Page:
As we have seen sockets makes talking to arbitrary machines around the world unbelievably easy (at least compared to other schemes).
When you craft programs that accept port numbers from user input like the command line or
configuration files, it is friendly to allow not just numeric port numbers but to let users type humanreadable
names for well-known ports. These names are standard, and are available through the
getservbyname() call supported by Python’s standard socket module. If we want to ask where the
Domain Name Service lives, we could have found out this way:
import socket socket.getservbyname('domain') 53
Now examine the following code which shows a simple server and client. You can see already that all sorts of operations are taking place that are drawn from the socket module in the Python Standard Library.
#UDP client and server on localhost import socket, sys s = socket.socket(socket.AF_INET, socket.SOCK_DGRAM) MAX = 65535 PORT = 1060 if sys.argv[1:] == ['server']: s.bind(('127.0.0.1', PORT)) print 'Listening at', s.getsockname() while True: data, address = s.recvfrom(MAX) print 'The client at', address, 'says', repr(data) s.sendto('Your data was %d bytes' % len(data), address) elif sys.argv[1:] == ['client']: print 'Address before sending:', s.getsockname() s.sendto('This is my message', ('127.0.0.1', PORT)) print 'Address after sending', s.getsockname() data, address = s.recvfrom(MAX) # overly promiscuous - see text! print 'The server', address, 'says', repr(data) else: print >>sys.stderr, 'usage: udp_local.py server|client'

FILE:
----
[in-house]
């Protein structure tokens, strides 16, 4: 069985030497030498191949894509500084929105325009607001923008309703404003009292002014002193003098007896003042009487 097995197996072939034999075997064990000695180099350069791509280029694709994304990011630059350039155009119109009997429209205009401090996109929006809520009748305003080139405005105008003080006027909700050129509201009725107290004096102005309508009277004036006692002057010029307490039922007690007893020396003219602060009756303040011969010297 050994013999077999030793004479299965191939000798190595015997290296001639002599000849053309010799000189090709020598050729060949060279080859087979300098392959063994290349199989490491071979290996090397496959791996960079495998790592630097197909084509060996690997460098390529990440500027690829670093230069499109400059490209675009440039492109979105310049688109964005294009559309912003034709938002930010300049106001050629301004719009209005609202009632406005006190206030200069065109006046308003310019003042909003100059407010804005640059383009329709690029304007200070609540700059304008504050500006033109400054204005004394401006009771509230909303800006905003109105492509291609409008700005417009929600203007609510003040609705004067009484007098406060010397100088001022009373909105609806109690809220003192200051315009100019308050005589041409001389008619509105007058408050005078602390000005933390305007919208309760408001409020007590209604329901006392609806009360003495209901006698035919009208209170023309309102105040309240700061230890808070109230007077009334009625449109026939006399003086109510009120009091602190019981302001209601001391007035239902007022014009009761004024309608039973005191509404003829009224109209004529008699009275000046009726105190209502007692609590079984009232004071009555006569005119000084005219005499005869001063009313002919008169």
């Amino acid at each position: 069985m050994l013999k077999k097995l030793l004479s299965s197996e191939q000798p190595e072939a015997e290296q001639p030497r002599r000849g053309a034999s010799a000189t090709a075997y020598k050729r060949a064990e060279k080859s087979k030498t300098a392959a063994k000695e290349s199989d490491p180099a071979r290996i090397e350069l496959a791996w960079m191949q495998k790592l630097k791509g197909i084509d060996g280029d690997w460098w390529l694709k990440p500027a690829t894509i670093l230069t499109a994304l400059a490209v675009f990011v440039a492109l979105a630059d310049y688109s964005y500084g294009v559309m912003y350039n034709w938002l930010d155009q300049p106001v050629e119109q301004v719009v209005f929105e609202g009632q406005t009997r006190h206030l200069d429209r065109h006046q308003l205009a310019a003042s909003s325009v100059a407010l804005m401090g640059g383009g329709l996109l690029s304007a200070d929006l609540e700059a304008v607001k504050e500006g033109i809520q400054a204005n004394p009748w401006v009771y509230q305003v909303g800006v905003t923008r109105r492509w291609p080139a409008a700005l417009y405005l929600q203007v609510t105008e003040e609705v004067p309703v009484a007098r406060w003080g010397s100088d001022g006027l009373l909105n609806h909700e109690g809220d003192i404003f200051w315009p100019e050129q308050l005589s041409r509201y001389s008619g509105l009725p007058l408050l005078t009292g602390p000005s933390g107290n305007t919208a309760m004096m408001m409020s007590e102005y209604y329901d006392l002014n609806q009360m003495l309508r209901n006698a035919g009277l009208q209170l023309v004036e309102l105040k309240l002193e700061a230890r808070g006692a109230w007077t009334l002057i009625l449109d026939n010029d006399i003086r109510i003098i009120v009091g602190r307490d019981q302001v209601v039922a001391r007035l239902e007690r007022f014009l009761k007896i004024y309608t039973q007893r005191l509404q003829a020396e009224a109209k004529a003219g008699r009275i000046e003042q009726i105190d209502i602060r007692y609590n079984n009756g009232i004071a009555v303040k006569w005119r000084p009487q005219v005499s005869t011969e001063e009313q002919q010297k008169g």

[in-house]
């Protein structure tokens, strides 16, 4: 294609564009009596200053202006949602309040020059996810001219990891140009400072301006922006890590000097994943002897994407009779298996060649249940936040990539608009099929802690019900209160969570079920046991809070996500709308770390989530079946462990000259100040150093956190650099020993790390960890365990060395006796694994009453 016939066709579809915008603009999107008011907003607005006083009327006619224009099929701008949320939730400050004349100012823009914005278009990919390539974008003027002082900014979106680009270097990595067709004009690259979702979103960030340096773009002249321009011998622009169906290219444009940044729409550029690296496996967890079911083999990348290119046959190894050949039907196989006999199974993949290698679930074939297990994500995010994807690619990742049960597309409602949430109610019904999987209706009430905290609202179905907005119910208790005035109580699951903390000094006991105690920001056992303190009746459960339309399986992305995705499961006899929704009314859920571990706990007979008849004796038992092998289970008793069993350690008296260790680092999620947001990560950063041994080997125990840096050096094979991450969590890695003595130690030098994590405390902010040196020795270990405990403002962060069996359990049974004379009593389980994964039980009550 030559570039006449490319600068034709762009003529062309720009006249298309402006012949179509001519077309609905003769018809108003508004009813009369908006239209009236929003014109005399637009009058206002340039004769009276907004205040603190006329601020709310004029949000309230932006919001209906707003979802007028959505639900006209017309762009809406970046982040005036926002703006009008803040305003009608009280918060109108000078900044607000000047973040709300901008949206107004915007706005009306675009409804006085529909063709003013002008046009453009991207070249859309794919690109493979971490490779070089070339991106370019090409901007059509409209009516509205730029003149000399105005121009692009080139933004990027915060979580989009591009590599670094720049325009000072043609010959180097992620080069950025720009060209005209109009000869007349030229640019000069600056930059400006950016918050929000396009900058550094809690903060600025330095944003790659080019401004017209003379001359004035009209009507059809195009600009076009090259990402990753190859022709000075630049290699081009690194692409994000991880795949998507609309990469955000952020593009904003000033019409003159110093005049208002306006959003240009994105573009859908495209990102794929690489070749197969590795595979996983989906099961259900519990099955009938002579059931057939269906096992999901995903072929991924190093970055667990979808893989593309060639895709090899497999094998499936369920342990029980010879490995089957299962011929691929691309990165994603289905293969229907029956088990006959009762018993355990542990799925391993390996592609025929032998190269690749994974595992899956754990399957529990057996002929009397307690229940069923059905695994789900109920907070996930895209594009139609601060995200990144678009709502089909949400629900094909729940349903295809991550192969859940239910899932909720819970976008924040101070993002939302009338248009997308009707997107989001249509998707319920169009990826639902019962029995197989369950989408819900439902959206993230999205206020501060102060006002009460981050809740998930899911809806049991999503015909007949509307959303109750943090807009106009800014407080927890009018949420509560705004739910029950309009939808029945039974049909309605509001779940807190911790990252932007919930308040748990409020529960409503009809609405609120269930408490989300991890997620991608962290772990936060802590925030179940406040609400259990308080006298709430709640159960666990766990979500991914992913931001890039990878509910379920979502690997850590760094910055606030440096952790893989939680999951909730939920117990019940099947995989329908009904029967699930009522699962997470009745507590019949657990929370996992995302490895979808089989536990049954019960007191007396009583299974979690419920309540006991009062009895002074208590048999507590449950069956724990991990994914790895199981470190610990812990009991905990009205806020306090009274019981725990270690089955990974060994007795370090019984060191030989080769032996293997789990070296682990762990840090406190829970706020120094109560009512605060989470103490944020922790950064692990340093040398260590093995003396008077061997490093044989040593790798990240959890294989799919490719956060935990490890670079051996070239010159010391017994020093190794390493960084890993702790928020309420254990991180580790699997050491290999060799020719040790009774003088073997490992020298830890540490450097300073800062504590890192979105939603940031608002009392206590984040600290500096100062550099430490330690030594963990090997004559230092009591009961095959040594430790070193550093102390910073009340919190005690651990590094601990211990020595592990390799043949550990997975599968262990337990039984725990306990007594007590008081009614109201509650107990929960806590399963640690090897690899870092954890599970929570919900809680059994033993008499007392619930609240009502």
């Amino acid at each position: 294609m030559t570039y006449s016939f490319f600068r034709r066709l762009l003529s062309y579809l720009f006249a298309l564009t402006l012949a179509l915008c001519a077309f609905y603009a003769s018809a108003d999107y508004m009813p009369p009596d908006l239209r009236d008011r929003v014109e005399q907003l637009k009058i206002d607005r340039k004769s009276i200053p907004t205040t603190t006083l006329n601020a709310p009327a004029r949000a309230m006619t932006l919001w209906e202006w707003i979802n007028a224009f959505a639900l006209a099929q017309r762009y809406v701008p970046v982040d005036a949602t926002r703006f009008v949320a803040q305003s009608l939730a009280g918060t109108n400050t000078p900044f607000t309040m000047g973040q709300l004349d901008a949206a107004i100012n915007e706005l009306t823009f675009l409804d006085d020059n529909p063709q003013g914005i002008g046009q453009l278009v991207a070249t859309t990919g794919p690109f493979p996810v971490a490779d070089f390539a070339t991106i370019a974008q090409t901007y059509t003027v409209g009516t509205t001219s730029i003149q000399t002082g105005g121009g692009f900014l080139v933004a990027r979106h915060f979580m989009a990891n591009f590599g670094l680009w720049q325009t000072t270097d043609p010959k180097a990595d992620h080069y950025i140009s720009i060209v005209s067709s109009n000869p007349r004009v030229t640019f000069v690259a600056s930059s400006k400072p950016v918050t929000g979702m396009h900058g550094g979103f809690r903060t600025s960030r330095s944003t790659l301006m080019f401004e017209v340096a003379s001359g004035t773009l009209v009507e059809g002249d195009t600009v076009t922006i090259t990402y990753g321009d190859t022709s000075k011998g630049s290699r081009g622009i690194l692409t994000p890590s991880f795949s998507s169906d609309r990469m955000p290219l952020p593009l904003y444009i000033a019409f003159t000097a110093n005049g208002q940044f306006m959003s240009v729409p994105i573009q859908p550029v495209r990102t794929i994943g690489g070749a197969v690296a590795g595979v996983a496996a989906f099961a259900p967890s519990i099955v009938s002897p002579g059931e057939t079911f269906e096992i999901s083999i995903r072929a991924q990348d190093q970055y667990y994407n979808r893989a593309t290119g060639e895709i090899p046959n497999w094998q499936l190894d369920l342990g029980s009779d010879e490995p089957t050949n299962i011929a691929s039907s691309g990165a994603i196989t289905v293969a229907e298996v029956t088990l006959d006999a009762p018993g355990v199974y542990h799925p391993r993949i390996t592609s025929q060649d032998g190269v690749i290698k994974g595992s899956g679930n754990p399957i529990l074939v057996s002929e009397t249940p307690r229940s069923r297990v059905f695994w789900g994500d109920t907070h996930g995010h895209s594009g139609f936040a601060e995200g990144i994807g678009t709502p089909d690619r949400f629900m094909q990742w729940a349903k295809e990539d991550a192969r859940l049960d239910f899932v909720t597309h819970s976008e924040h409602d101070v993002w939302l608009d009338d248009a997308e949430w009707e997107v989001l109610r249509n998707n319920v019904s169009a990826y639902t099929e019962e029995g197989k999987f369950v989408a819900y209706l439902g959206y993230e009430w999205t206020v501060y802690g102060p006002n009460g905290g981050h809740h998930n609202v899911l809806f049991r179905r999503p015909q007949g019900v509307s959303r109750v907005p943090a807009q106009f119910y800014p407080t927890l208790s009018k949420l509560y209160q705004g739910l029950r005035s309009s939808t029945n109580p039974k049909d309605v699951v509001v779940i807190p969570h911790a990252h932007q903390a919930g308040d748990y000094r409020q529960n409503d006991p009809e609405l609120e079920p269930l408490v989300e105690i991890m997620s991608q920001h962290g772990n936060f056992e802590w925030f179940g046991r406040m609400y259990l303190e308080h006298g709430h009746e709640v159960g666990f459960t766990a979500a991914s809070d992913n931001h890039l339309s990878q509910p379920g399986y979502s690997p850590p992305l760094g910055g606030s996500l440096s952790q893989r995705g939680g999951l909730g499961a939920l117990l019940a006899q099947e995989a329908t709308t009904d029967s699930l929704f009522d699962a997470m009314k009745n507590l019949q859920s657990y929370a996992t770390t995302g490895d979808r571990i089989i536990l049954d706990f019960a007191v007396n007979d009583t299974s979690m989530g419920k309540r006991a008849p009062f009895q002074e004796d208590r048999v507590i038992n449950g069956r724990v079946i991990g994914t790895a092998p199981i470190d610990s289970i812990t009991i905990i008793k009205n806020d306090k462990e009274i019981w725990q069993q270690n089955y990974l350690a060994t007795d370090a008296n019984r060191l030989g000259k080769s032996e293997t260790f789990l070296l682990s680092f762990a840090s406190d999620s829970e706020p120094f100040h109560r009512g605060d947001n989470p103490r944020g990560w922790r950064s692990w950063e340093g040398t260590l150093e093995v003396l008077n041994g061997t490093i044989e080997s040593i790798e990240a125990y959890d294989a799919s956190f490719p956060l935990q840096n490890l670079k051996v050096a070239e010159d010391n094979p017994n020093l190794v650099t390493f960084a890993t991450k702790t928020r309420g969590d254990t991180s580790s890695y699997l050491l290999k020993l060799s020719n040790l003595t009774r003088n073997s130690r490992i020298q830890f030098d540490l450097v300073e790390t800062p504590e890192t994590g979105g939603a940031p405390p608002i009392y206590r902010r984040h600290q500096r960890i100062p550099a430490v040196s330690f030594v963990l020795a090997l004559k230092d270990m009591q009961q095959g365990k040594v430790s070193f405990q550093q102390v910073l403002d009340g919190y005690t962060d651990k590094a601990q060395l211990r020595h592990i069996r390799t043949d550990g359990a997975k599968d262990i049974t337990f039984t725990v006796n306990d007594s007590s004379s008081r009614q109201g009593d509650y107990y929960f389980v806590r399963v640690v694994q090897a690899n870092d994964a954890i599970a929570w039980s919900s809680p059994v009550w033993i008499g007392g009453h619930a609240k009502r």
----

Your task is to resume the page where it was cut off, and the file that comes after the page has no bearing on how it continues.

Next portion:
When runing it, you should get something similar to this:
root@erlerobot:~/Python_files# python udp_local.py usage: udp_local.py server|client
Noe try to run first the server:
root@erlerobot:~/Python_files# python ude_local.py server Listening at ('127.0.0.1', 1060)
And then in a new Terminal window the client:
root@erlerobot:~/Python_files# python udp_local.py client Address before sending: ('0.0.0.0', 0) Address after sending ('0.0.0.0', 59726) The server ('127.0.0.1', 1060) says 'Your data was 18 bytes'
In the server window will appear a new line:
The client at ('127.0.0.1', 59726) says 'This is my message'
Note that the Python program can always use a socket’s
getsockname()method to retrieve the
current IP and port to which the socket is bound.
Once the socker has been bound successfully, the server is ready to start receiving requests! It enters
a loop and repeatedly runs
recvfrom(), telling the routine that it will happily receive messages up to a
maximum length of MAX, which is equal to 65535 bytes—a value that happens to be the greatest length
that a UDP packet can possibly have, so that we will always be shown the full content of each packet.
Until we send a message with a client, our
recvfrom() call will wait forever.